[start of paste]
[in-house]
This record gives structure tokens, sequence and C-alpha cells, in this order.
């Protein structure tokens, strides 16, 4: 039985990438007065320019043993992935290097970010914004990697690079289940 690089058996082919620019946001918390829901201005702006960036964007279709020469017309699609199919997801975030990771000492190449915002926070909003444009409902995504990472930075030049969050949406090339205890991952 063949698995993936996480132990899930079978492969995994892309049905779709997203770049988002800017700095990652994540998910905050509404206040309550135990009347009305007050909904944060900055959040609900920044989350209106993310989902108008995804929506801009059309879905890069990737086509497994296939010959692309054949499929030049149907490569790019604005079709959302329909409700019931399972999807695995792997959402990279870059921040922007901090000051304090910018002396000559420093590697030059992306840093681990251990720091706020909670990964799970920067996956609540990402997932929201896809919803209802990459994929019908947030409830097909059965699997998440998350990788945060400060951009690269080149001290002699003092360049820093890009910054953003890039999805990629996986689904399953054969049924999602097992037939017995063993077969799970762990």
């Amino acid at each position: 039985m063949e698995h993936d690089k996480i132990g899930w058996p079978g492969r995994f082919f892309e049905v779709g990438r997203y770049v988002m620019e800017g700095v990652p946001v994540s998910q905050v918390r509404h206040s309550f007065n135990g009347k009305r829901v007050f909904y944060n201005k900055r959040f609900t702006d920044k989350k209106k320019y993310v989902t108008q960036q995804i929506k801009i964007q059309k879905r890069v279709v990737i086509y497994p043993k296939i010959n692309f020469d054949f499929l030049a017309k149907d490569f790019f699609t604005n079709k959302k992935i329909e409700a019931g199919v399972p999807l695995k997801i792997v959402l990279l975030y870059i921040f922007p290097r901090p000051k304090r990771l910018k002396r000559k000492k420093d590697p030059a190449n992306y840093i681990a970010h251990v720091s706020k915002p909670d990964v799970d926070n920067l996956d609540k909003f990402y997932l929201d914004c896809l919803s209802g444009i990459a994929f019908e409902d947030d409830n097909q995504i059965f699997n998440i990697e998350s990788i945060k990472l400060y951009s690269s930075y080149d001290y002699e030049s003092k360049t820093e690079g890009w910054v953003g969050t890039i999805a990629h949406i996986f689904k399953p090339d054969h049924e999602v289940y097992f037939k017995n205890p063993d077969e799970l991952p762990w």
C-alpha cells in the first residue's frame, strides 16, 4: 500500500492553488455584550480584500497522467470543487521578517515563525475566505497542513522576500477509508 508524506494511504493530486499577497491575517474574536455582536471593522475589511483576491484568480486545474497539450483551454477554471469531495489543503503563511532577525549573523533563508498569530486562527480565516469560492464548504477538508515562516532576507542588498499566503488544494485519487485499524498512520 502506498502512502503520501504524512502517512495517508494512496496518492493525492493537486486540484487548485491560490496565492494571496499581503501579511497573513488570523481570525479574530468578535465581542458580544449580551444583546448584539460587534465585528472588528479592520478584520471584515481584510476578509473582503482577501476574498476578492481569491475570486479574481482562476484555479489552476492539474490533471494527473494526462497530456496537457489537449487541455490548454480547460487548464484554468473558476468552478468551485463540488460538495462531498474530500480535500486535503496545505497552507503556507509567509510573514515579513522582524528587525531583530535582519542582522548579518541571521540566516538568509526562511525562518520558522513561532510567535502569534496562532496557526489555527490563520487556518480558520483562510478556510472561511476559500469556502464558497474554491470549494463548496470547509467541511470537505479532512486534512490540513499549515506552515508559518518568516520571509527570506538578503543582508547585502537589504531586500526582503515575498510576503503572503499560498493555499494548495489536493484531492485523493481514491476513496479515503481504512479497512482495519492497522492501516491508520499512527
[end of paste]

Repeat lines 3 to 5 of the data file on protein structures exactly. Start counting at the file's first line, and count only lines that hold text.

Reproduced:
């Protein structure tokens, strides 16, 4: 039985990438007065320019043993992935290097970010914004990697690079289940 690089058996082919620019946001918390829901201005702006960036964007279709020469017309699609199919997801975030990771000492190449915002926070909003444009409902995504990472930075030049969050949406090339205890991952 063949698995993936996480132990899930079978492969995994892309049905779709997203770049988002800017700095990652994540998910905050509404206040309550135990009347009305007050909904944060900055959040609900920044989350209106993310989902108008995804929506801009059309879905890069990737086509497994296939010959692309054949499929030049149907490569790019604005079709959302329909409700019931399972999807695995792997959402990279870059921040922007901090000051304090910018002396000559420093590697030059992306840093681990251990720091706020909670990964799970920067996956609540990402997932929201896809919803209802990459994929019908947030409830097909059965699997998440998350990788945060400060951009690269080149001290002699003092360049820093890009910054953003890039999805990629996986689904399953054969049924999602097992037939017995063993077969799970762990």
């Amino acid at each position: 039985m063949e698995h993936d690089k996480i132990g899930w058996p079978g492969r995994f082919f892309e049905v779709g990438r997203y770049v988002m620019e800017g700095v990652p946001v994540s998910q905050v918390r509404h206040s309550f007065n135990g009347k009305r829901v007050f909904y944060n201005k900055r959040f609900t702006d920044k989350k209106k320019y993310v989902t108008q960036q995804i929506k801009i964007q059309k879905r890069v279709v990737i086509y497994p043993k296939i010959n692309f020469d054949f499929l030049a017309k149907d490569f790019f699609t604005n079709k959302k992935i329909e409700a019931g199919v399972p999807l695995k997801i792997v959402l990279l975030y870059i921040f922007p290097r901090p000051k304090r990771l910018k002396r000559k000492k420093d590697p030059a190449n992306y840093i681990a970010h251990v720091s706020k915002p909670d990964v799970d926070n920067l996956d609540k909003f990402y997932l929201d914004c896809l919803s209802g444009i990459a994929f019908e409902d947030d409830n097909q995504i059965f699997n998440i990697e998350s990788i945060k990472l400060y951009s690269s930075y080149d001290y002699e030049s003092k360049t820093e690079g890009w910054v953003g969050t890039i999805a990629h949406i996986f689904k399953p090339d054969h049924e999602v289940y097992f037939k017995n205890p063993d077969e799970l991952p762990w």
C-alpha cells in the first residue's frame, strides 16, 4: 500500500492553488455584550480584500497522467470543487521578517515563525475566505497542513522576500477509508 508524506494511504493530486499577497491575517474574536455582536471593522475589511483576491484568480486545474497539450483551454477554471469531495489543503503563511532577525549573523533563508498569530486562527480565516469560492464548504477538508515562516532576507542588498499566503488544494485519487485499524498512520 502506498502512502503520501504524512502517512495517508494512496496518492493525492493537486486540484487548485491560490496565492494571496499581503501579511497573513488570523481570525479574530468578535465581542458580544449580551444583546448584539460587534465585528472588528479592520478584520471584515481584510476578509473582503482577501476574498476578492481569491475570486479574481482562476484555479489552476492539474490533471494527473494526462497530456496537457489537449487541455490548454480547460487548464484554468473558476468552478468551485463540488460538495462531498474530500480535500486535503496545505497552507503556507509567509510573514515579513522582524528587525531583530535582519542582522548579518541571521540566516538568509526562511525562518520558522513561532510567535502569534496562532496557526489555527490563520487556518480558520483562510478556510472561511476559500469556502464558497474554491470549494463548496470547509467541511470537505479532512486534512490540513499549515506552515508559518518568516520571509527570506538578503543582508547585502537589504531586500526582503515575498510576503503572503499560498493555499494548495489536493484531492485523493481514491476513496479515503481504512479497512482495519492497522492501516491508520499512527